Stop SOPA, Protect The Web

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MrK's picture

(THE HERALD, RT) US eyes blackout of ‘rogue websites’
Saturday, 29 October 2011 00:00

WASHINGTON. - New anti-piracy legislation placed before the US House of Representatives would allow copyright law to be used to close down websites.

Sites such as WikiLeaks would be vulnerable, sparking fears that the bill could be used to stifle free speech.

The bill, submitted on Wednesday, is called the Stop Online Piracy Act (SOPA), and will be reviewed by the House Judiciary Committee on November 16.

If approved, SOPA will enable individuals or organisations claiming copyright to effectively block any website they suspect of infringing their rights.

They would simply send complaints to advertisers, payment services, search engines and even Internet service providers operating in the US, who would stop doing business with the site in question.

No court decision would be necessary, and third parties would be granted immunity from any reprisals resulting from their voluntary action against the alleged offenders.

Not-for-profit websites would not be spared.

The lawmakers behind the "rogue websites" bill say it would deal a blow to online pirates and producers of counterfeit brand products like designer fashion items or medicines, reports AFP.

"The bill prevents online thieves from selling counterfeit goods in the US, expands international protection for intellectual property, and protects American consumers from dangerous counterfeit products,"

House Judiciary Committee chairman Lamar Smith, a Republican from Texas, said in a statement.

Howard Berman, a Democrat from California who co-sponsored the legislation, said it is "an important next step in the fight against digital theft and sends a strong message that the United States will not waiver in our battle to protect America's creators and innovators."

This stance is not shared by some human rights groups, however. The Washington-based Center for Democracy and Technology (CDT) says the House bill "raises serious red flags."

"It includes the most controversial parts of the Senate's Protect Internet Protocol Act, but radically expands its scope," the CDT said in a statement.

"Any website that features user-generated content or that enables cloud-based data storage could end up in its crosshairs."
There are fears that the legislation could be exploited to gag political rivals.

Recently, the controversial whistleblower website WikiLeaks had to stop publishing new leaks due to what they called an unlawful financial blockade by payment services and banks. The move leaves open the possibility of the US State Department copyrighting cables to give them protection under SOPA.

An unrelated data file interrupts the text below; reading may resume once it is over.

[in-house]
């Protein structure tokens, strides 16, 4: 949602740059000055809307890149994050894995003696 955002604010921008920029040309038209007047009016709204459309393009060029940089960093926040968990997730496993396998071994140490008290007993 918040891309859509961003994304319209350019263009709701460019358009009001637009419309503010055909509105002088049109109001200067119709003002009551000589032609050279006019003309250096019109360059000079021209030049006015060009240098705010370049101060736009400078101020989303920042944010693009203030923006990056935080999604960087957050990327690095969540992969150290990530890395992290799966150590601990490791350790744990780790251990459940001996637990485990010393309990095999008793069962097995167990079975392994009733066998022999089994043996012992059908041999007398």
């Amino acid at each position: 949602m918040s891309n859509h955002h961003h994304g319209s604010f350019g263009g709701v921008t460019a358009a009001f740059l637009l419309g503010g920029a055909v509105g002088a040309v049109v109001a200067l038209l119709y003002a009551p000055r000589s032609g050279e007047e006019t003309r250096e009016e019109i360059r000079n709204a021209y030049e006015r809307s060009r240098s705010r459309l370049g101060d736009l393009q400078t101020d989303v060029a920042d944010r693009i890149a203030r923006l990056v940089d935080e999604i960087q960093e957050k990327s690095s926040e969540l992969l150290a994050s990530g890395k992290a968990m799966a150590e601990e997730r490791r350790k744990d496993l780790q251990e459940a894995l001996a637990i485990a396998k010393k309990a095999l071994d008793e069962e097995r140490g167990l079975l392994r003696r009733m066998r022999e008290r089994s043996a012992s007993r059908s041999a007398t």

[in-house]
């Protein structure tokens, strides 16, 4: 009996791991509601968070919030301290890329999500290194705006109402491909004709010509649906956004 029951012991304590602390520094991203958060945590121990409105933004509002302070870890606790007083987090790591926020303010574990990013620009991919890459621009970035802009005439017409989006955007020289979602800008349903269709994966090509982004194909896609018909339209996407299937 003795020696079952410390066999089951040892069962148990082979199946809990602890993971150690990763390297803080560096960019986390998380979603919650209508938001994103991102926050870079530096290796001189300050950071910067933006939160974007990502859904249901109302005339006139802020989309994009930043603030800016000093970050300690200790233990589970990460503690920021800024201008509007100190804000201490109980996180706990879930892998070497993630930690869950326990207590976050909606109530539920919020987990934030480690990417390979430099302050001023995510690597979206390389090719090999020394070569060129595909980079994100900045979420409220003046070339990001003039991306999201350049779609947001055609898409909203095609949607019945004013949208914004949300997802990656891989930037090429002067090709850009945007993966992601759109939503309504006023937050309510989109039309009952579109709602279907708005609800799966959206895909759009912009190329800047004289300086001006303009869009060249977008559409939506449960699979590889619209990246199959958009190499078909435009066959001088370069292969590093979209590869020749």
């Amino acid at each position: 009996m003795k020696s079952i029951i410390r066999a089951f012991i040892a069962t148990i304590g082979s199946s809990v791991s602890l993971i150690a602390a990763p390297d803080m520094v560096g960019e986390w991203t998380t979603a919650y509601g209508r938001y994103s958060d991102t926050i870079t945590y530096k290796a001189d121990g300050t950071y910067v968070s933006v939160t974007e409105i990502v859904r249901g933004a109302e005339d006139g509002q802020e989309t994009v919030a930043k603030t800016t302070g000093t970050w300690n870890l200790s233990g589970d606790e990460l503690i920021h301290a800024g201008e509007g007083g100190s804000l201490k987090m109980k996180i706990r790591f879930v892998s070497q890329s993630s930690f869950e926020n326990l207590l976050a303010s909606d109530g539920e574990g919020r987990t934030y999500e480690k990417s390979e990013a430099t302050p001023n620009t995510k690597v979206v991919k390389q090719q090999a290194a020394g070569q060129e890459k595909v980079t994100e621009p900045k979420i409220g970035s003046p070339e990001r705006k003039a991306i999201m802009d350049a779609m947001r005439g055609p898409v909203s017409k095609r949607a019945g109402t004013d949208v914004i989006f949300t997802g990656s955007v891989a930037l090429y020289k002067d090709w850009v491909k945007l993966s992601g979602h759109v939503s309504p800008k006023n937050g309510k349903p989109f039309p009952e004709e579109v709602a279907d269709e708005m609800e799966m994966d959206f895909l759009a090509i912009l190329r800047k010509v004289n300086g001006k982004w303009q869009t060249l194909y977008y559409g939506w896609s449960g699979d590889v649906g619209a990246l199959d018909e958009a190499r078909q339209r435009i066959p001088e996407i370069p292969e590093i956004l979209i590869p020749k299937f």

- RT.


Rodger97321's picture
and PIPA it's (also) evil

and PIPA it's (also) evil twin.

As we learned a while back there are (so called lobbying) businesses willing to put together and execute plans to discredit opposition views.

These laws (and their guilty until proven innocent if you have the time and money to exonerate yourself) would encourage more such sabotage behavior.

This would become another tool to undermine competition in the so-called free market, leading to even more monopolies.

Likewise for any organization that any group has a political or so-called religious difference.

Department A will plant the IED (Incriminating Evidential Data) and Department B will capture and catalog it for use whenever it suits its agenda.

captbebops's picture
They hate us for our freedom

They hate us for our freedom (and our Internet).


Sprinklerfitter's picture
Looks like another attempt by

Looks like another attempt by the 1% to control free speech by the 99%. I told my dad several years back once the powers to be figured out how to control the information on the internet they will do it and we'll be screwed again. Maybe we need a competing internet or two?


In my opinion the internet is the only way for information to move at high speed around the world before it can be censored by those who have other agendas.

captbebops's picture
Some of us have talked about

Some of us have talked about creating a "counter net" by using open wifi routers and amplifying them so they cover a larger distance.  Of course the cops would be after us but then this would be sort of "prohibition" thing and open to things that went down during that era.  The "control freaks" never learn.


I'm completely shocked just